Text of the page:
Tag Archives: Water conservation

FECO Water Conservation Grant – Step Three – Ollas and Perforated Pipe

March 19, 2018

Our efforts this year center on water conservation and we are attempting three different methods to deliver water to plants: gravity fed drip irrigation (coming soon), ollas, and deep perforated pipe. All of these methods will save water but they all will also minimize the time and physical effort it takes to water the plants.

Irrigating with ollas offers the following water conservation benefits:180318-sm-sue-olla-_20180318_0622

  • Less evaporation
  • Less runoff
  • Plant roots more directly targeted
  • Less over-watering
  • Promotion of deep roots
  • More consistent soil moisture

Ollas (also referred to as pitcher irrigation) are used in nearly all parts of the world and have been in use for at least two thousand years. (Research by Siyal)

Ollas are often handmade. The clay pots are porous because they are unglazed. The release of water by the pot into the soil is very low tech! When the water content in the soil decreases due to absorption by the roots and/or evaporation into the air, more water passes from the pot into the soil. The dampness of the soil stays more or less constant at all times; a huge benefit for the health of many vegetable plants.

Potters can increase the porosity of the pot by adding other materials to the clay and also by firing the clay at temperatures below 1000 Celsius.

(Note: Using liquid fertilizers in the irrigation water may cause salt build-up and clog the small pores. Hard water can cause the same problem.)

Our pots originated in Mexico and are made with Tecate clay, found in an area 25 miles wide that stretches from the Northern Baja border South 60 miles.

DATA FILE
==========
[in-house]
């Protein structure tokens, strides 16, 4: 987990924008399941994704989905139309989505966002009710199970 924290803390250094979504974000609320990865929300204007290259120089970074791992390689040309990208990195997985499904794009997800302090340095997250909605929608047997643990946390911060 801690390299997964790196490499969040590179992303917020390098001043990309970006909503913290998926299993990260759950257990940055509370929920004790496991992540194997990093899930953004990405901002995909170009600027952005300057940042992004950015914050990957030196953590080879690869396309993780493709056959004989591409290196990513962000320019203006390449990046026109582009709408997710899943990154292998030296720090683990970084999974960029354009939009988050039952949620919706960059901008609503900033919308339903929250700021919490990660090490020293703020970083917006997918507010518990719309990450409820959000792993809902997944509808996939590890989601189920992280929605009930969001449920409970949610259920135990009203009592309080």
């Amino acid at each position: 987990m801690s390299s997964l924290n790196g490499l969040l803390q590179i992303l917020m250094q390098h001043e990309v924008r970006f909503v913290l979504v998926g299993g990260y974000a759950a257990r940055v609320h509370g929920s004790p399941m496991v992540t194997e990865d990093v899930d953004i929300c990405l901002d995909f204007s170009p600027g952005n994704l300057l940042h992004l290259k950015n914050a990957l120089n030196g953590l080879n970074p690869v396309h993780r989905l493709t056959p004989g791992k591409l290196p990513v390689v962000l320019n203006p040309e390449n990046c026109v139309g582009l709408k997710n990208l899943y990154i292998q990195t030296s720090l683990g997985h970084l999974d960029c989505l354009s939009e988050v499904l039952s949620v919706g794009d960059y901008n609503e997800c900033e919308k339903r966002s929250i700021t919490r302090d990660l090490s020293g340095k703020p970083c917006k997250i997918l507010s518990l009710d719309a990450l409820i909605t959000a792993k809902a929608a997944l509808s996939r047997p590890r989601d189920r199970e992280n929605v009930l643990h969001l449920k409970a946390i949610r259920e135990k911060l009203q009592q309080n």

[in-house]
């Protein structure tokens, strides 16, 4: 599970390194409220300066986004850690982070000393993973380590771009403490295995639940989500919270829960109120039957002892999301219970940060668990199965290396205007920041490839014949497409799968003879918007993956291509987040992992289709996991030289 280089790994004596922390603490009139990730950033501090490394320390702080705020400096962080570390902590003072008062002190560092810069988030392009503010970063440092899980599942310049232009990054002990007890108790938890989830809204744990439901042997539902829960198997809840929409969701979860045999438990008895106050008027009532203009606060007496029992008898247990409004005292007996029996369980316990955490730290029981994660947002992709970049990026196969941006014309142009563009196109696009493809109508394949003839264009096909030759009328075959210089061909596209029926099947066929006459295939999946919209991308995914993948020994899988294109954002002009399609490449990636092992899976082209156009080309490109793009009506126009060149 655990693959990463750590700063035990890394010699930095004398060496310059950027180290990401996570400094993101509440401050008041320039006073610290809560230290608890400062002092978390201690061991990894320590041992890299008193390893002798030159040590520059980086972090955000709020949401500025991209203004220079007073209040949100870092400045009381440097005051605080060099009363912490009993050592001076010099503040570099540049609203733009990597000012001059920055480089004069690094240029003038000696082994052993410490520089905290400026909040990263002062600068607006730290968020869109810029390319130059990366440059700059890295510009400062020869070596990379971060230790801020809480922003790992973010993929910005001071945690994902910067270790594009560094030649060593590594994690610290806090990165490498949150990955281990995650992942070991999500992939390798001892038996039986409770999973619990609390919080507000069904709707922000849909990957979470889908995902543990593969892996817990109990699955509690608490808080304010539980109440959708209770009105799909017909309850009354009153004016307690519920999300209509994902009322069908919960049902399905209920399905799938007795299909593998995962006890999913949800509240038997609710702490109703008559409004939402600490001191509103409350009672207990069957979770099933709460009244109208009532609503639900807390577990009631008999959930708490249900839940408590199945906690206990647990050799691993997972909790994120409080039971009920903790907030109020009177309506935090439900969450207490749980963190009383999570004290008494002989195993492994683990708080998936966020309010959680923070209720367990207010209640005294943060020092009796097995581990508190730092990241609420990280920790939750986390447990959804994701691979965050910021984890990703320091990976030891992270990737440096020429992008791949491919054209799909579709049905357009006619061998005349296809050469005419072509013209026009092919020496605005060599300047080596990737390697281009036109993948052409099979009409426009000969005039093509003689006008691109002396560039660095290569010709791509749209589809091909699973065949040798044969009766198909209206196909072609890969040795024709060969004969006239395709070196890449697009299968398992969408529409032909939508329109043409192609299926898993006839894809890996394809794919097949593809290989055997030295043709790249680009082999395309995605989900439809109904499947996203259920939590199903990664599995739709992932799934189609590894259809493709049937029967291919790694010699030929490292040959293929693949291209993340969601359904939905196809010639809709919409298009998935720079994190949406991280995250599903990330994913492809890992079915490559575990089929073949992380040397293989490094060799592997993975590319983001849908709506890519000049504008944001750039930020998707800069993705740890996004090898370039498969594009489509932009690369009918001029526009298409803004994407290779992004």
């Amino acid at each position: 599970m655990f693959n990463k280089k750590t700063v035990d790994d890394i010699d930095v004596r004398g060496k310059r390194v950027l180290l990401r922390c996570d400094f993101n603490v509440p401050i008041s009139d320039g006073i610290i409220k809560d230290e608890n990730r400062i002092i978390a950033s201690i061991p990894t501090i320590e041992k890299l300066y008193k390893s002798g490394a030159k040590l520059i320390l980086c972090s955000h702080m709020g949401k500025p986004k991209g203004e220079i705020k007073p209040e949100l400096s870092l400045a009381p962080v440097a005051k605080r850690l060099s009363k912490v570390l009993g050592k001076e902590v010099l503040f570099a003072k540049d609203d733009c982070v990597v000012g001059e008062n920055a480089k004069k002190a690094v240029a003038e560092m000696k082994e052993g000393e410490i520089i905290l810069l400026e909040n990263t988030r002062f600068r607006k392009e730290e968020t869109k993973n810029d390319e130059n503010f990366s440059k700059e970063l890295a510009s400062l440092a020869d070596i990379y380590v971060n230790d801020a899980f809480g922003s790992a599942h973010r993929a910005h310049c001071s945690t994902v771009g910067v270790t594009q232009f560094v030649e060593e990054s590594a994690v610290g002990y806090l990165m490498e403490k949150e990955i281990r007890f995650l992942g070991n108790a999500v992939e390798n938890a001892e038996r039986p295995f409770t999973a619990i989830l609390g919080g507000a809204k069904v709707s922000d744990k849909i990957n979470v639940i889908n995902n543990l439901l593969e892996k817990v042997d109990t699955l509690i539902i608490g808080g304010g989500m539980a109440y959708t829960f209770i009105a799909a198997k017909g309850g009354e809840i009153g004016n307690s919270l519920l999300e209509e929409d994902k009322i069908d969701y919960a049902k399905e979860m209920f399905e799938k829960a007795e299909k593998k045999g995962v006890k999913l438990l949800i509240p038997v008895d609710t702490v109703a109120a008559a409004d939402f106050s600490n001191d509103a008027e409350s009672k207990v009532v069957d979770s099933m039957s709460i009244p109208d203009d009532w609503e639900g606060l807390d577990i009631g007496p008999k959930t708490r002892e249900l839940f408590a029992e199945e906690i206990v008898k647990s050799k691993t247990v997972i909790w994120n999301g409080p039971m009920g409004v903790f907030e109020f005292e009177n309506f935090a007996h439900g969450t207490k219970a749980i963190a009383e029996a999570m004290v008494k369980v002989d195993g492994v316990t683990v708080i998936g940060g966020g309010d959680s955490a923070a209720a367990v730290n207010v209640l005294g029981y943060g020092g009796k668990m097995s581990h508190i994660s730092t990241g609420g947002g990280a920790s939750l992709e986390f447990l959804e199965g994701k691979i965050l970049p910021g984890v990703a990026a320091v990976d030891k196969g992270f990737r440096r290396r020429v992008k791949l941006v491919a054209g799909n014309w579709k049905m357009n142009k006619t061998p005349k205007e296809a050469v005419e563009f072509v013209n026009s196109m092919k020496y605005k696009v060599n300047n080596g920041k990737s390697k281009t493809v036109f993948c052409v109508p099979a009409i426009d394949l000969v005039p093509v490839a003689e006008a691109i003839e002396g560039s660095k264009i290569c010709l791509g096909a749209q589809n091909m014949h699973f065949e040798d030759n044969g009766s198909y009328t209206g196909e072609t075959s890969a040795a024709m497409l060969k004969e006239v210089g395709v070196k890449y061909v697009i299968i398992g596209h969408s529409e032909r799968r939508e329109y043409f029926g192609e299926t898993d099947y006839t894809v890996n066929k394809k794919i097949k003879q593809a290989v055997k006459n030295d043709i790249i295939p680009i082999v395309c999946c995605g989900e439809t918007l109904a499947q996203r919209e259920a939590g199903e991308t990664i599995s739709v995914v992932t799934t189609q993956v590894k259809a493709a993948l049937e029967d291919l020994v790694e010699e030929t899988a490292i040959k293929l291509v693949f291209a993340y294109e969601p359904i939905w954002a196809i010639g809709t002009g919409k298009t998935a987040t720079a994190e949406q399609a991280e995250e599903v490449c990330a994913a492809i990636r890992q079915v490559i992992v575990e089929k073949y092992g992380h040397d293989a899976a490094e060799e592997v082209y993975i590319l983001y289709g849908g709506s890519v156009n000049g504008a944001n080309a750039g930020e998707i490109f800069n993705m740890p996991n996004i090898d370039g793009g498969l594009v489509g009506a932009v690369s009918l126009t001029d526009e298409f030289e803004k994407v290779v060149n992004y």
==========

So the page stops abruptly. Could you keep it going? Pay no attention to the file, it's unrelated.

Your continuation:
We have finer soil at FECO so water dispersion might tend to be more horizontal than if you had sandy soil. We loosened the soil well when we installed the ollas to eliminate air pockets.

Olla irrigation is reported to be most efficient for crops with fibrous root systems like squash, melons, watermelons, tomatoes, and chilies.

Sun, Apr 15, 2-4, Work Party
Sun, May 20, 2-4, Work Party
Sat, Jun 2, 10-12, Work Party
Sun, Jun 17, 2-4, Work Party

We also buried perforated bamboo pipes around dylan-and-pipe-wp_20180316_002the blueberries and up through the center of our new vertical garden.

We drilled a hole through each node but not through the bottom node. Then we drilled holes along one side of the pipe, for pipes buried next to a blueberry plant. Each bamboo pipe holds about 1/2 gallon of water. We buried the pipe vertical about two feet down and added a mesh screen at the opening to keep out debris.

Our hope is for the blueberry roots to reach down deep toward the water so the plant is more drought-tolerant in the summer. Perforated pipes are especially suitable for shrubs.

Our next challenge is the first part of the gravity fed drip irrigation system – the installation of 40 gallon reservoirs at each food bank garden bed.

Please consider joining us at the April work party or contact us if you can help on another date.

Ruth

garden-w-soil-and-pipe-20180319_190702_hdrother resources:

David Bainbridge, in his book Gardening With Less Water (2015), and
http://www.globalbuckets.org/p/olla-irrigation-clay-pot-system.html

FECO Water Conservation Grant – Step Two – Treadle Pump

February 7, 2018

For three summers we have filled and lifted 5 gallon buckets to water the plants. That’s fine if you 180203-nancy-pumping-sm-wp_20180202_003have a strong back and a lot of time. Currently, we are working on a setup to move the water from the cisterns around the orchard using less effort and time.

Last week, Nancy pumped 350 gallons from the older cisterns to the new one. She treadled or, should I say, she stepped.

For months I have been looking for a treadle pump because it is the preferred method for many farmers all over Africa and Asia. I searched one lead then another but there was not a treadle pump to be bought in the U.S. One U.S non-profit treadle pump developer insisted that it was against their policy to sell in the U.S.